Stop Windows 10 from using your PC for file-sharing

Windows 10's Delivery Optimization feature turns your computer into an update-sharing hub. Here's how to turn that off.

Sarah Jacobsson Purewal/CNET

One of Windows 10's new features is its optimized update delivery system. If Microsoft's servers are busy, Windows 10 can grab updates for the operating system and for Windows Store apps from other computers -- either on your local network or over the Internet.

On one hand, this "Delivery Optimization" feature can be useful if you have a shaky Internet connection and need an update right away, or if Microsoft's servers are bogged down. The catch, however, is that if this feature is turned on (which it is, by default), your computer also turns into an update-sharing hub, feeding updates to other devices both on and off your network.

Peer-to-peer file-sharing opens up some security concerns, even if it's only for Windows updates. According to Microsoft, Delivery Optimization uses the same security measures as Windows Update and the Windows Store to ensure no privacy breaches occur; the system checks the authenticity of each part of an update or app downloaded from other PCs against information obtained from Microsoft before installing it. Delivery Optimization cannot access your personal files or folders or change any files on your device.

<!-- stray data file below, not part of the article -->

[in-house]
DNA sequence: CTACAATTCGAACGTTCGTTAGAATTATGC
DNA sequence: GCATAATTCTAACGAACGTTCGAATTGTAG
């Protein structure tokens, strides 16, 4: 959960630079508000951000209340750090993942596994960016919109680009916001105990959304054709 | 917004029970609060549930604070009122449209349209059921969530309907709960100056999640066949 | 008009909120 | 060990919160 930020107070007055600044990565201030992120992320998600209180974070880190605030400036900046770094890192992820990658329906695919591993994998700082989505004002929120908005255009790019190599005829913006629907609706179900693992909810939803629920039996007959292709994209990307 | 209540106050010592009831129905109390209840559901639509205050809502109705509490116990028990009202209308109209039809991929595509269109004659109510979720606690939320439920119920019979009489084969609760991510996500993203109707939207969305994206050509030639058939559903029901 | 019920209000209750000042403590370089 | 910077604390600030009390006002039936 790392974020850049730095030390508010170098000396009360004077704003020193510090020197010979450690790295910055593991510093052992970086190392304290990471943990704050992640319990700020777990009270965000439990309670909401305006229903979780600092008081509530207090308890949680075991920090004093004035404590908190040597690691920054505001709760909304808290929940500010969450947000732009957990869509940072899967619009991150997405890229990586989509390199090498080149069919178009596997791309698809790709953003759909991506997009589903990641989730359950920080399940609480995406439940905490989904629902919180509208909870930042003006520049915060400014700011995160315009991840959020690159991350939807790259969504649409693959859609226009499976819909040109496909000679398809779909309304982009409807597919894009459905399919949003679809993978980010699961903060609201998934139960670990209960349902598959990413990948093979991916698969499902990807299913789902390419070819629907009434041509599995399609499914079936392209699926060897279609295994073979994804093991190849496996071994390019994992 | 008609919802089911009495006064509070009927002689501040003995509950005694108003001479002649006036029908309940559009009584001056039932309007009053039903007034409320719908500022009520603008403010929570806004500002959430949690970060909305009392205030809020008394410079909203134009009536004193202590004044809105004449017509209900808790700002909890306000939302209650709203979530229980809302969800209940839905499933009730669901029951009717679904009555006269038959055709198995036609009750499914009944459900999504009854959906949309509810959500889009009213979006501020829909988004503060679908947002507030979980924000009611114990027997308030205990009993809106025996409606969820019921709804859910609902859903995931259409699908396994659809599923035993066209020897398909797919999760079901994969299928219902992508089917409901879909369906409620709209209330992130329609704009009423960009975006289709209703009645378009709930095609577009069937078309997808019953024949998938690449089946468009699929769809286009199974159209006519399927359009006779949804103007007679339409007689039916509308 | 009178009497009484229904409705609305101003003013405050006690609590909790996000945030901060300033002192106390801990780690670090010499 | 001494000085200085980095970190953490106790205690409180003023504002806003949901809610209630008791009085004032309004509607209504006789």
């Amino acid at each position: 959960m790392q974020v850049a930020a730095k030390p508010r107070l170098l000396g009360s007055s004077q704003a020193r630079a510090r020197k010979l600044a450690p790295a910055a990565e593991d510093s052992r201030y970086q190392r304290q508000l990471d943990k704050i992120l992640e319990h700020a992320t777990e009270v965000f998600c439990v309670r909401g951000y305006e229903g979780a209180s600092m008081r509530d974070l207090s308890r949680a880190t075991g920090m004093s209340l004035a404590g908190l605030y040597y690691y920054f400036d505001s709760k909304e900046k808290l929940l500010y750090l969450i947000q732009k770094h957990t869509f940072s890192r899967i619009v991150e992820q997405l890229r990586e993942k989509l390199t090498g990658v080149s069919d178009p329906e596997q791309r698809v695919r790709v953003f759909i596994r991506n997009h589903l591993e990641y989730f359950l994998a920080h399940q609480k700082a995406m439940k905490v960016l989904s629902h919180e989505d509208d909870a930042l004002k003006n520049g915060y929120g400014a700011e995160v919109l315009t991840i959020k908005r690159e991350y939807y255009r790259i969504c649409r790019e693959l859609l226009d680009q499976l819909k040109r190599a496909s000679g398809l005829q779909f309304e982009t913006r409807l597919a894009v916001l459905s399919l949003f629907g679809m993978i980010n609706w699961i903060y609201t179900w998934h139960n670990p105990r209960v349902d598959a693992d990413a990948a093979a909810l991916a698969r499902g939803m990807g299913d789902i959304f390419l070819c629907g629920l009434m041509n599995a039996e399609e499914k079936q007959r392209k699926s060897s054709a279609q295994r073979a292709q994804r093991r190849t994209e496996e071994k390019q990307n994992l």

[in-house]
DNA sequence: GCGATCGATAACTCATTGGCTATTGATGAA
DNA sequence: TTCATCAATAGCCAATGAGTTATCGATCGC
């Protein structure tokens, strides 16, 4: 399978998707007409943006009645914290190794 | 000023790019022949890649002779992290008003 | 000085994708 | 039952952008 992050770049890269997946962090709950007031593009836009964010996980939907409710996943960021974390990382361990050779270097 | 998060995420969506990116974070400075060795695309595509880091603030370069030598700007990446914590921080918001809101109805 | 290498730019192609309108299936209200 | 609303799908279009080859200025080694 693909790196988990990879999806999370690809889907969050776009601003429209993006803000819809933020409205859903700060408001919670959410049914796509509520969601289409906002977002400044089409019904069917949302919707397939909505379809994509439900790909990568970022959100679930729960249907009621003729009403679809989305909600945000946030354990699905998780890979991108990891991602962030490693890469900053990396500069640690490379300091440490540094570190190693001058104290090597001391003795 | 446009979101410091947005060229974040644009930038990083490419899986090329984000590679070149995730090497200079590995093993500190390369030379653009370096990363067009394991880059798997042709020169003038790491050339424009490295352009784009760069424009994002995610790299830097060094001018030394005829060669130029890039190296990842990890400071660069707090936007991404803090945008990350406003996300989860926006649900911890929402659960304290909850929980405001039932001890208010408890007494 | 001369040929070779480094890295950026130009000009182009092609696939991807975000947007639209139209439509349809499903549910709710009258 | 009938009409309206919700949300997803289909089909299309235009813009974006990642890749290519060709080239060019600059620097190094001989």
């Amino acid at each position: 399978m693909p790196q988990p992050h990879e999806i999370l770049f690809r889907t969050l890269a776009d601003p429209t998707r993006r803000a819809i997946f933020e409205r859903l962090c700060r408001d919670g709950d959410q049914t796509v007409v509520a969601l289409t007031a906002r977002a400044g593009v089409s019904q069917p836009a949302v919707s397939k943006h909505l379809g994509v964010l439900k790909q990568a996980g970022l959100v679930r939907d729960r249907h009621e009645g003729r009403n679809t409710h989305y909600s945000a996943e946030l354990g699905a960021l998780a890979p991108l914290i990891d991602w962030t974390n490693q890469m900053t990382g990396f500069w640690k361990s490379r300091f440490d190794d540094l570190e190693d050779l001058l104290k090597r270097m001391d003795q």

But there's also the issue of data. If your PC is feeding updates to other computers over the Internet, it might be eating through your data limit or tying up your bandwidth. Delivery Optimization won't run if you're using a metered connection (here's how to set your Wi-Fi and Ethernet connections to metered), but you may still want to turn it off just in case. Here's how to do that.

Sarah Jacobsson Purewal/CNET

Open the Settings menu and click the Update & security button.

Sarah Jacobsson Purewal/CNET

In the Windows Update section, under Update settings, click Advanced options.

Sarah Jacobsson Purewal/CNET

In the Advanced options menu, click Choose how updates are delivered.

Sarah Jacobsson Purewal/CNET

To turn this feature off completely, click the toggle under Updates from more than one place. If you leave this feature on and simply check the radio button next to PCs on my local network (the default selection is PCs on my local network, and PCs on the Internet), your computer will be able share and receive updates from PCs on your local network but not from stranger's PCs online.

Once this feature is turned off, you will no longer receive or send Windows updates to other computers.